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New Ravens DC Zach Orr confident as first-time play-caller

New Baltimore Ravens defensive coordinator Zach Orr might be a first-time play caller and the league's second-youngest coordinator, but he's been thinking about being in this position for many years now.

The 31-year old Orr has spent most of his NFL career in the Ravens' organization, first as a player and later as a coach, so he's well-steeped in the concept of what it takes, as head coach John Harbaugh often says, to "play like a Raven." But interestingly, Orr said this week it was in his one season outside the organization -- on Urban Meyer's staff, during his brief Jaguars tenure -- when a fellow assistant gave him some valuable career advice.

"About three years ago people were telling me if you have aspirations of being a coordinator, when you're watching the film on your own you need to start seeing how you would call the game, who you would stop certain game plans and schemes, and how you attack certain schemes," Orr said, via the team's official website. "I always did that."

Orr is replacing the highly successful Mike Macdonald, who ran the Ravens' defense successfully enough to earn himself a head-coaching opportunity with the Seahawks. The Arizona Cardinals' Nick Rallis, 30, will be the only coordinator younger than Orr in the NFL next season.

On the one hand, Orr should be in good shape, with a veteran staff behind him, coaching a unit that became the first defense in NFL history to finish No. 1 in the league in points per game allowed, sacks and takeaways.

But on the other hand, Orr is in the captain's chair for the first time, and with that comes great expectations. He said he won't let his age or inexperience calling plays or his predecessor's success affect his performance. And that starts with hard work.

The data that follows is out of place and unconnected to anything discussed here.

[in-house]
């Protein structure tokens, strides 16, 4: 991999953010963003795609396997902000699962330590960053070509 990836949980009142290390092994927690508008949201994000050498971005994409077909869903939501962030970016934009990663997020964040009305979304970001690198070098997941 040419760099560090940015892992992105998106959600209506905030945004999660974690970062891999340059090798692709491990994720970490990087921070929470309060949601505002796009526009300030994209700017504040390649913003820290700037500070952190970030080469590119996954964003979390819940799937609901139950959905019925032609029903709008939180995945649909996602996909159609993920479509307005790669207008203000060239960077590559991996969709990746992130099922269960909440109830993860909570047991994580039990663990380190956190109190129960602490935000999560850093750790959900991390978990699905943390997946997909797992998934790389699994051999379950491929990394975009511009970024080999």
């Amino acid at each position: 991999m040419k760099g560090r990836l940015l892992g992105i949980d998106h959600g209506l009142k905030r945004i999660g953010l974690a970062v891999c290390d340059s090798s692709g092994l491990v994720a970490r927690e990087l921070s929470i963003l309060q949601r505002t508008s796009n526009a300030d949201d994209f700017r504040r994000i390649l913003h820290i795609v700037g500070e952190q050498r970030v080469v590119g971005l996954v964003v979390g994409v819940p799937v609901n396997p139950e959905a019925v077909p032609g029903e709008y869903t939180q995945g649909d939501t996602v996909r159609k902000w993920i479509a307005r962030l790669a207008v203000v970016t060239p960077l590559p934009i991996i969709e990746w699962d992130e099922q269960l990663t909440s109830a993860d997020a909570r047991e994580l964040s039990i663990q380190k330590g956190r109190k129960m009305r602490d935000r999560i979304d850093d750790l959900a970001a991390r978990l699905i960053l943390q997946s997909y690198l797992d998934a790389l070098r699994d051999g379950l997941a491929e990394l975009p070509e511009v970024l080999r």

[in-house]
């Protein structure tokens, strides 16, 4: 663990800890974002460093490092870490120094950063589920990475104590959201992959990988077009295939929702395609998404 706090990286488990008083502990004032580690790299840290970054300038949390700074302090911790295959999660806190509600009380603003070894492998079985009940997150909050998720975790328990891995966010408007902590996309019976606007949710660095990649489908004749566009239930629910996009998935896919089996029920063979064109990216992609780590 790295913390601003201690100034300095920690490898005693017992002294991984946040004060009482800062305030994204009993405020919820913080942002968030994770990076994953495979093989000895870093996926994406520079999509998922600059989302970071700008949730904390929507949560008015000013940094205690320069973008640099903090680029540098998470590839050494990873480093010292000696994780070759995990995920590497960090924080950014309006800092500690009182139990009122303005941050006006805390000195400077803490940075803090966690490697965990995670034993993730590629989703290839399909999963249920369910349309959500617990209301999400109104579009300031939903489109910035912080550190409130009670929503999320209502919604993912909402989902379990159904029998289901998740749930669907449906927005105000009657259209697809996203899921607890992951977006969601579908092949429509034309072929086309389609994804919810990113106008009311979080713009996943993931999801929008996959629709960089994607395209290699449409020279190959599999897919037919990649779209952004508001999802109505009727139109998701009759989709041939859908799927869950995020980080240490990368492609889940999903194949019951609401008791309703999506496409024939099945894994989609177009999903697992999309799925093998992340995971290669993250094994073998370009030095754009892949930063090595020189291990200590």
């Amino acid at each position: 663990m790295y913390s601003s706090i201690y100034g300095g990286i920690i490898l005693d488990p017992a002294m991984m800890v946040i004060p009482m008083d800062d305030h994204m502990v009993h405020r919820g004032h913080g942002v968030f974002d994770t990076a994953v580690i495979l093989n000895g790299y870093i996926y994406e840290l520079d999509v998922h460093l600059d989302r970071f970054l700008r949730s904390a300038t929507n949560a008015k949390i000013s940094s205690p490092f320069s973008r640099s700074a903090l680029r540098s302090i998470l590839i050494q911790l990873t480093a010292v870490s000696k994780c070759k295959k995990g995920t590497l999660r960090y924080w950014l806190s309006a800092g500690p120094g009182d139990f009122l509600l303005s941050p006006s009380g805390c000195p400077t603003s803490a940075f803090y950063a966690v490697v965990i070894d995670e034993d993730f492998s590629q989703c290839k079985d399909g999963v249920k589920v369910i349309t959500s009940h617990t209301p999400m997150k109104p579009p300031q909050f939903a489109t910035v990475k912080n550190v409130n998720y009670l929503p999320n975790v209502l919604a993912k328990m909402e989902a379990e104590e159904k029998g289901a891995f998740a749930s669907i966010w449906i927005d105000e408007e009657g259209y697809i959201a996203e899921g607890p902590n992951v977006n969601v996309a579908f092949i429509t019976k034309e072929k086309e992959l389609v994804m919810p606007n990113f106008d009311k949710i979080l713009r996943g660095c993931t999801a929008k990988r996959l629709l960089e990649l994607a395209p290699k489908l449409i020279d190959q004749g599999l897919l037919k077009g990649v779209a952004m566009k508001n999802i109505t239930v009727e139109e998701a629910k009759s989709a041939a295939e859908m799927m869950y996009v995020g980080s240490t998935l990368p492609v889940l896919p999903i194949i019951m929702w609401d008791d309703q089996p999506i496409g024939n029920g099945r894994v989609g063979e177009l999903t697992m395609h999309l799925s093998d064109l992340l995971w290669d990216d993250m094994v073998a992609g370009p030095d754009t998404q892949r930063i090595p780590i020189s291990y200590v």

"I've seen it done, I've been a part of it, and what makes me confident is my preparation I'm going to put in," Orr said. "I'm going to prepare my butt off. That's where confidence comes in.

"Anything you do, if you're not confident you can do the job, it means you haven't prepared. If you prepare the right way, how you're supposed to prepare, you're going to be confident. I plan on preparing the right way."

Orr, who has been the Ravens' inside linebacker coach the past two seasons, will receive the requisite support he needs from the rest of the staff, according to Harbaugh.

"I think he's been studying that and how to do that all the way through," Harbaugh said. "In talking to him, I have a comfort level that he'll be good at it, but he has to go do it. There's no doubt about it.

"Again, he's going to get support not just from the veteran coaches but also the young coaches that are going to help set up those game plans and make sure that all the bases are covered that way."

Orr said he plans to keep the Ravens' scheme the same, as a continuation of what Macdonald helped build, but it will also include Orr's own personal touch.

"We definitely want to build on that," Orr said. "That's a scheme that we helped build here for years. We're always looking to get better. I think that's why you've seen great defenses here in the past. That's what we've got to continue."

He's already figured out one part of how he'll handle his role. Orr said he plans to call plays from the field, not up in the press box. Being close to the action just fits him, as a former player.

"I've got to be on the field," Orr said. "I've got to look players in the eyes, see what's going on, get a feel for how guys are feeling. People have their different ways. I've got to be on the field."

If it means keeping the train rolling as they have for the better part of two decades since Harbaugh's arrival, the Ravens will do whatever it takes to support Orr in his new role.

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